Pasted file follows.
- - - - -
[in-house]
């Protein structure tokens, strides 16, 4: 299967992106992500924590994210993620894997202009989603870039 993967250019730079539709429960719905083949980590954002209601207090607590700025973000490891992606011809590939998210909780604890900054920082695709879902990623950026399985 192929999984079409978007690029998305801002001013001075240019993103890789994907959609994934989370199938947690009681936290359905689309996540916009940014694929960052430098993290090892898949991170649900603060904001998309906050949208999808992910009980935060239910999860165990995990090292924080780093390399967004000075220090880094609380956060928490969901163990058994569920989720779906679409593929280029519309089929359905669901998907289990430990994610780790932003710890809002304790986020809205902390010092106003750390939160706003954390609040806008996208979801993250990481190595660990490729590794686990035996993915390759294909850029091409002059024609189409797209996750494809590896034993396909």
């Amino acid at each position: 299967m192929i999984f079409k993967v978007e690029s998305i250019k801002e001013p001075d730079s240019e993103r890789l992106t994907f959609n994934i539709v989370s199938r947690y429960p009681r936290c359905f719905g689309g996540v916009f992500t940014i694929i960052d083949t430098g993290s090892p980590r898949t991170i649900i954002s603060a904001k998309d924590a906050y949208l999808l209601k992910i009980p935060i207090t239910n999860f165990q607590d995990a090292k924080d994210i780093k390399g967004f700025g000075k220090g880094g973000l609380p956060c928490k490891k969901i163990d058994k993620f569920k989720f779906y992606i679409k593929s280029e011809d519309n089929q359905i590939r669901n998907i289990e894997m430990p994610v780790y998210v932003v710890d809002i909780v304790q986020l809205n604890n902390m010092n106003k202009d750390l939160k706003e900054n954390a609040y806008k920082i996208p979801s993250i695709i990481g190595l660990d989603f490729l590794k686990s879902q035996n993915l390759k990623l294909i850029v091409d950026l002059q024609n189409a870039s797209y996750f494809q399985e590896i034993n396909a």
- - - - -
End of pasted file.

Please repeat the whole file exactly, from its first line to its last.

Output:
[in-house]
């Protein structure tokens, strides 16, 4: 299967992106992500924590994210993620894997202009989603870039 993967250019730079539709429960719905083949980590954002209601207090607590700025973000490891992606011809590939998210909780604890900054920082695709879902990623950026399985 192929999984079409978007690029998305801002001013001075240019993103890789994907959609994934989370199938947690009681936290359905689309996540916009940014694929960052430098993290090892898949991170649900603060904001998309906050949208999808992910009980935060239910999860165990995990090292924080780093390399967004000075220090880094609380956060928490969901163990058994569920989720779906679409593929280029519309089929359905669901998907289990430990994610780790932003710890809002304790986020809205902390010092106003750390939160706003954390609040806008996208979801993250990481190595660990490729590794686990035996993915390759294909850029091409002059024609189409797209996750494809590896034993396909």
């Amino acid at each position: 299967m192929i999984f079409k993967v978007e690029s998305i250019k801002e001013p001075d730079s240019e993103r890789l992106t994907f959609n994934i539709v989370s199938r947690y429960p009681r936290c359905f719905g689309g996540v916009f992500t940014i694929i960052d083949t430098g993290s090892p980590r898949t991170i649900i954002s603060a904001k998309d924590a906050y949208l999808l209601k992910i009980p935060i207090t239910n999860f165990q607590d995990a090292k924080d994210i780093k390399g967004f700025g000075k220090g880094g973000l609380p956060c928490k490891k969901i163990d058994k993620f569920k989720f779906y992606i679409k593929s280029e011809d519309n089929q359905i590939r669901n998907i289990e894997m430990p994610v780790y998210v932003v710890d809002i909780v304790q986020l809205n604890n902390m010092n106003k202009d750390l939160k706003e900054n954390a609040y806008k920082i996208p979801s993250i695709i990481g190595l660990d989603f490729l590794k686990s879902q035996n993915l390759k990623l294909i850029v091409d950026l002059q024609n189409a870039s797209y996750f494809q399985e590896i034993n396909a």